Albert Einstein once said: “The only source of knowledge is experience.” For years I have wondered about this. Surely you can understand something without actually having done it. After all, mankind’s understanding of the vast universe is greater than what can be directly experienced, and some of it is derived from theoretical reasoning. I was on my way to the 2018 Africa Carbon Forum to share fiscal policy lessons under the CAPE program and the debate was still raging in my head when I arrived at the UN campus in Nairobi Kenya.
By Petteri Orpo, Minister for Finance, Finland
According to the International Monetary Fund (IMF), Climate change increases poverty and conflicts, as well as migration pressure.
It’s time to act. In terms of scale, the solution to the climate crisis is an exceptional challenge in the history of humankind. Emissions must be reduced quickly in all sectors of the economy.
Crisis is becoming a new normal in the world today. In 2017 alone, adverse natural events resulted in global losses of about $330 billion, making last year the costliest ever in terms of global weather-related disasters. Climate change, demographic shifts, and other global trends may also create fragility risks.
- Human Capital
- Adaptive Social Protection
- Economic Crises
- Climate Change
- safety nets
- social protection
- South South Learning Forum
- Climate Change
- Labor and Social Protection
- South Asia
- Europe and Central Asia
- Middle East and North Africa
- Sierra Leone
- Yemen, Republic of
- South Sudan
- Sustainable Communities
If you skimmed the news this year, 2017 may have seemed like a tough year for climate change.
The US and the Caribbean endured a devastating hurricane season. People across Africa felt the impact of consecutive seasons of drought that scorched harvests and depressed livelihoods. And severe rains and flooding forced tens of thousands of evacuations in Asia.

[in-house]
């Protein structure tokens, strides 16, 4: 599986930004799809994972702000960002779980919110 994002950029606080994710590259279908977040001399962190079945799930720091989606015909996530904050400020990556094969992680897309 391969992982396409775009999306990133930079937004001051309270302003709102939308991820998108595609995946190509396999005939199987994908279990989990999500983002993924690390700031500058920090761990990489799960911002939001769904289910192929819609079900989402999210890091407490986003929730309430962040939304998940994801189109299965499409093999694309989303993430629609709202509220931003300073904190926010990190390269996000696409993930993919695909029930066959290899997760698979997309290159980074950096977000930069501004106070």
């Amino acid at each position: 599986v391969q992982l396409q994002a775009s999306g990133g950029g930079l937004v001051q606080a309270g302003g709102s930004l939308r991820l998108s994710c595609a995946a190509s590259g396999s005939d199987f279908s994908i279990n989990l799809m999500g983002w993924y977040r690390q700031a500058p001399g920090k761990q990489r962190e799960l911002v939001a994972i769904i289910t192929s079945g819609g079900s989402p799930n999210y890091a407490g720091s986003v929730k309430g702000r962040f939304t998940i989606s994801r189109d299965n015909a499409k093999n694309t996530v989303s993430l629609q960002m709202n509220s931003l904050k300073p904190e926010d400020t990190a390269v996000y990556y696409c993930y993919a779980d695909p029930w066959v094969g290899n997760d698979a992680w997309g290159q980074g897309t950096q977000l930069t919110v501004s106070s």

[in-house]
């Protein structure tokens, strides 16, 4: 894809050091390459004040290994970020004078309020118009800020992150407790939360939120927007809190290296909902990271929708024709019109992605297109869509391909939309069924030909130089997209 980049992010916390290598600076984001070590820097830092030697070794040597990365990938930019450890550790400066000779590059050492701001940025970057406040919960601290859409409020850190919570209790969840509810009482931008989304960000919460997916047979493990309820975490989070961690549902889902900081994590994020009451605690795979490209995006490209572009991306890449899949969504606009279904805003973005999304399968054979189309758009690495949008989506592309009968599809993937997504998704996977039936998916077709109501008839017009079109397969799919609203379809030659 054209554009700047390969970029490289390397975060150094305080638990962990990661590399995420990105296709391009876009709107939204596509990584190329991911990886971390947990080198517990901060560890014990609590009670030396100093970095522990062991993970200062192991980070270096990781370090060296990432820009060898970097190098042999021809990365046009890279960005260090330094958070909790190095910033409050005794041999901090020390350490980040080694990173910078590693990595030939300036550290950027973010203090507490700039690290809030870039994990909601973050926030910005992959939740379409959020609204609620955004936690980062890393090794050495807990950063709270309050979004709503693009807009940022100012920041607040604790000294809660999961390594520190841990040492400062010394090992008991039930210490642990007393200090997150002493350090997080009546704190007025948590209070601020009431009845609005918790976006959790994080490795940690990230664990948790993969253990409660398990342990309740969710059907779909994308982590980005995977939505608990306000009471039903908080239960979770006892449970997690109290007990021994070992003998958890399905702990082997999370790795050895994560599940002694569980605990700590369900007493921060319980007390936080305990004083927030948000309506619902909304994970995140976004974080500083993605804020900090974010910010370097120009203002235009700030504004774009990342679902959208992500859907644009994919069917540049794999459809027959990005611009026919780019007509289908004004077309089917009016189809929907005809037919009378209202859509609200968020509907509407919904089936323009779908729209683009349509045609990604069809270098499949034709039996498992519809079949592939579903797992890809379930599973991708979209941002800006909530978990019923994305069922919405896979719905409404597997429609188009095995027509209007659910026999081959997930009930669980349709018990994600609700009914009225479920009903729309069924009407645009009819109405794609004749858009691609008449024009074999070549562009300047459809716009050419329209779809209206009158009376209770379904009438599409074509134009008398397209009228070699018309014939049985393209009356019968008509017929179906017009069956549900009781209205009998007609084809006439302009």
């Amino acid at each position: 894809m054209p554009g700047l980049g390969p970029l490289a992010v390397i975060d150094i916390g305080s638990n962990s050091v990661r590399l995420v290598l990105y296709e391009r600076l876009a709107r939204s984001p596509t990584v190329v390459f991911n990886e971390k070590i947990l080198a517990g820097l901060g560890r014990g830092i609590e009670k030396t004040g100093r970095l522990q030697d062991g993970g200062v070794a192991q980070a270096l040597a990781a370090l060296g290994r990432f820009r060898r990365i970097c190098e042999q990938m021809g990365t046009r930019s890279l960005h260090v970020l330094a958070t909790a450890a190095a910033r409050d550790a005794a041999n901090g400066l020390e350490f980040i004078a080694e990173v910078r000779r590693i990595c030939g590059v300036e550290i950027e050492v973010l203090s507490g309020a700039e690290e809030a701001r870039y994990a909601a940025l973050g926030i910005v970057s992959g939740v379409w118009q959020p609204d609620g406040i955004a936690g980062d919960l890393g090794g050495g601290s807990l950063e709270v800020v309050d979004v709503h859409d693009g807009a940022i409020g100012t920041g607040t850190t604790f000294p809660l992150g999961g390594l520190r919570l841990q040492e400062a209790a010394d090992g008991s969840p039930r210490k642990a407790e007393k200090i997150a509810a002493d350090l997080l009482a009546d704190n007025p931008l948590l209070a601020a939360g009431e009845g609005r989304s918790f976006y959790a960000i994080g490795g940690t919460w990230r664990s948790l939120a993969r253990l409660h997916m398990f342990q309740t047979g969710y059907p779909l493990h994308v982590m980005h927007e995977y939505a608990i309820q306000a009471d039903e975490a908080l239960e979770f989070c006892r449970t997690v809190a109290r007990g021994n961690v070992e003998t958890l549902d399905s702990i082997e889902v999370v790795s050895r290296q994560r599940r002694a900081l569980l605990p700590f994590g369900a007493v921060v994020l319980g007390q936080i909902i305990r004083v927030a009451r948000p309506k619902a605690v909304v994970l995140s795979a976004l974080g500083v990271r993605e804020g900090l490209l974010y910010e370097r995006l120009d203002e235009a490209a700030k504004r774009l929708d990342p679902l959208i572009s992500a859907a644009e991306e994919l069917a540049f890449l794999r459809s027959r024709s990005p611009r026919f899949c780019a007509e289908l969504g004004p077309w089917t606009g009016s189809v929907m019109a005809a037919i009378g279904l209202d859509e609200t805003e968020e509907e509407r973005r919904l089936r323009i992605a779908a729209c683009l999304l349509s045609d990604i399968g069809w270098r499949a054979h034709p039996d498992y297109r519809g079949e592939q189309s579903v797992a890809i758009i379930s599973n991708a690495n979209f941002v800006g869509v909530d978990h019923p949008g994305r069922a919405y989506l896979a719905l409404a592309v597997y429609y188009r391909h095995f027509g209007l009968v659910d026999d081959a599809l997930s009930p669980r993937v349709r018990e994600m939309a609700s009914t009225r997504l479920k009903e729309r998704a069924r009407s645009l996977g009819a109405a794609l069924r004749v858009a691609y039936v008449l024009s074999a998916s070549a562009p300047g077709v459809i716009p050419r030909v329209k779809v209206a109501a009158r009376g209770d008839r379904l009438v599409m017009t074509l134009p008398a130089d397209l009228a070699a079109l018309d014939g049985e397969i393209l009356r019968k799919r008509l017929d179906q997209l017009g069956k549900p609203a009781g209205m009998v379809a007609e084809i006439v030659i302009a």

We’ve all seen these headlines, and perhaps several others that leave us feeling discouraged, to say the least. The thing is, these headlines do not tell the full story.
The inspiring slogan of the UN Climate Change conference COP23 “Uniting for Climate Action – Further Faster Together” still reverberates in my daily thoughts. The World Bank Group partnered with the Fijian Presidency, the German hosts and numerous partners to spread the message of unity, and the urgent need to increase ambition and action.
A severe and prolonged heat wave stifled much of Central Europe this summer, buckling train tracks in Serbia and forcing at least 10 countries to issue red alerts for health concerns and water conservation. Once a rare nuisance, extreme weather events like this are becoming more commonplace throughout the region – and more dangerous.
These challenges have prompted the government of Serbia to take a proactive approach to building resilience to climate and disaster risks over the last few years.